Mack the Knife (2/21/2003)
But the 12 tracks on Smile: Songs From the Movies remind me that Lovett is a gifted interpreter of songs, with a idiosyncratic Texas jazz style. All I can say is, Julia Roberts made a mistake.
Lovett has enjoyed a sterling recording career, including Joshua Judges Ruth (1992) and The Road to Ensenada (1996). The Austin-based songwriter dabbled in Tinseltown in the 90s, working with director Robert Altman on such films as The Player and Shortcuts. Lovett is also appearing with his Large Band on the season premiere of the PBS series, "SoundStage."
Smile: Songs From the Movies is all about the song, beginning with an outstanding interpretation of "Blue Skies" (written by Irving Berlin, from the film, With Honors (1994). Also included is a jumped-up version of "What I'd Say" (the Ray Charles track), as well as a duet with Keb'Mo' on "Till It Shines" (the Bob Seger song) and a spin with Randy Newman on "You've Got a Friend in Me" (from 1995's Toy Story).
Yet the song that will stop you dead in your tracks, and make you completely re-evaluate Lyle Lovett, is his stunningly somber version of "Moritat (Mack the Knife)" from the 1994 film, Quiz Show. Lovett takes the track from Weill and Brecht's "Three Penny Opera" (not the sunny Bobby Darin hit) and gives it a splendid, mournful read, that will stay with you for days.
The album closes with Lovett's stalwart work on "I'm a Soldier in the Army of the Lord," from the Robert Duvall film, The Apostle (1997).
With an arrangement and trumpet solo by Mark Isham, "Moritat" is one of the most amazing recordings I have heard in the last several months. If you want a singer, a good song, and a clean arrangement, run for Smile: Songs From the Movies.
Bill Engvall, Cheap Drunk (Warner Bros. 2002) - Comedian Bill Engvall - appearing in the "Blue Collar Comedy Tour" movie - delivers his fifth comedy CD in Cheap Drunk. Working in a southern Everyman style, Engvall delivers funny bits about kids, family life, and quitting smoking.
Now living in Los Angeles, Engvall grew up in Galveston, Texas, and later moved to Dallas, where he worked as a disc jockey. Comedy success brought him to Los Angeles, where he landed a role on the NBC series, "The Jeff Foxworthy Show," starring as Jeff's best friend. Prior albums have included Here's Your Sign (1996) and Dorkfish (1998).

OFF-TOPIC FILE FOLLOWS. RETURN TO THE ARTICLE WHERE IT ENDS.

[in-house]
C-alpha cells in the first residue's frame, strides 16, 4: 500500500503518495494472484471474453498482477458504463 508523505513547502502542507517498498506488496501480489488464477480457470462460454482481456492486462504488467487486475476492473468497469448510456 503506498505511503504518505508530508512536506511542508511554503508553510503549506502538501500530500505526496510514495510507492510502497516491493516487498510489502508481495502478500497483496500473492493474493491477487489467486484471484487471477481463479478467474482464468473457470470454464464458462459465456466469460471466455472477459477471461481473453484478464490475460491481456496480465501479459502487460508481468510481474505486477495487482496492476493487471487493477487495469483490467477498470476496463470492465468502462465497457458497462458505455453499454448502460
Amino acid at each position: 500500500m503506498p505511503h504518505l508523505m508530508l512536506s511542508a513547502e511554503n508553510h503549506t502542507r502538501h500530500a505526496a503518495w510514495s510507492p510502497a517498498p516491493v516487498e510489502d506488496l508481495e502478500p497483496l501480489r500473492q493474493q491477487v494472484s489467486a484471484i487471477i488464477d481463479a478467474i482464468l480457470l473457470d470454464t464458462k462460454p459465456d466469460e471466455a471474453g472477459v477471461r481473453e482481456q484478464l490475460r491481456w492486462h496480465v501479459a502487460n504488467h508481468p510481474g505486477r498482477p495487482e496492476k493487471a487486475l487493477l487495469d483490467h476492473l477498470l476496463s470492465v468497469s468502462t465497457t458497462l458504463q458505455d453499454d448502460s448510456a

Cheap Drunk clocks in with 13 comedy tracks, followed by two musical numbers, obviously aiming for the FM morning audience.
The comedy bits about ordinary life strike a common vein. For example, "Driver's Ed" is about taking driving lessons with his 16-year old daughter, while "Cigarettes Equal Pain" include some very funny pieces in which Engvall bemoans the fact that his nicotine-based gum won't stay lit, and that the patches hurt his lips when he peels them off.
The best bit is "Grading Your Biological Output," which brought tears to my wife's eyes when she heard Bill talk about how his son's fifth grade teacher asked if ADD ran in the family. Comments Engvall, who is describing a stultifying parent-teacher conference, "Now by this time, I'm looking at birds out the window . . . Ooh, shiny object!"
Cheap Drunk is comedy for the family, with a safe PG-13 rating. You'll get a kick out of Bill Engvall.
Erasure, Other People's Songs (Mute 2003) - Andy Bell and Vince Clarke, the duo known as Erasure, have been making technopop since 1985. The pair launch an interesting 12-track set in Other People's Songs, consisting of (not surprisingly) covers of songs written by other persons.
Let Andy Bell explain how he focused the band's electronic-based sound on this material. "I was already thinking that there are so many tunes out there I would love to do as a singer. So part of it was coming from the prospective from a singer who loves great songs. At the same time, I was toying with the idea of doing a solo project . . . I remember when I was living at home, I didn't realize how influenced I was by my parents' records."
As work on the album progressed, partner Vince Clarke was brought on board, with producer Gareth Jones. Says Vince, "It is quite interesting because when you choose your favorite song, it is not necessarily the song that's going to work best when we recorded it as Erasure. My favorite songs are set in time and history, and they're to do with my youth, and so sometimes the songs that I thought 'oh, they are fantastic" didn't work, because we couldn't reproduce anything better than the originals."
Going all the way back to his work with Yazoo, Vince Clarke has a solid pedigree in English technopop. And so, tracks like "Solsbury Hill" (by Peter Gabriel), "Video Killed the Radio Star" (by the Buggles), and particularly, "Make Me Smile (Come Up and See Me)" (by Steve Harley and The Cockney Rebel) work, with a bouncy feel.
However, the 50's tracks, like "Everyday" (by Buddy Holly) and "Can't Help Falling in Love" (by Elvis Presley) have less impact.
Other People's Songs is a clean concept album, with some well-thought-out numbers.
- Randy Krbechek © 2003
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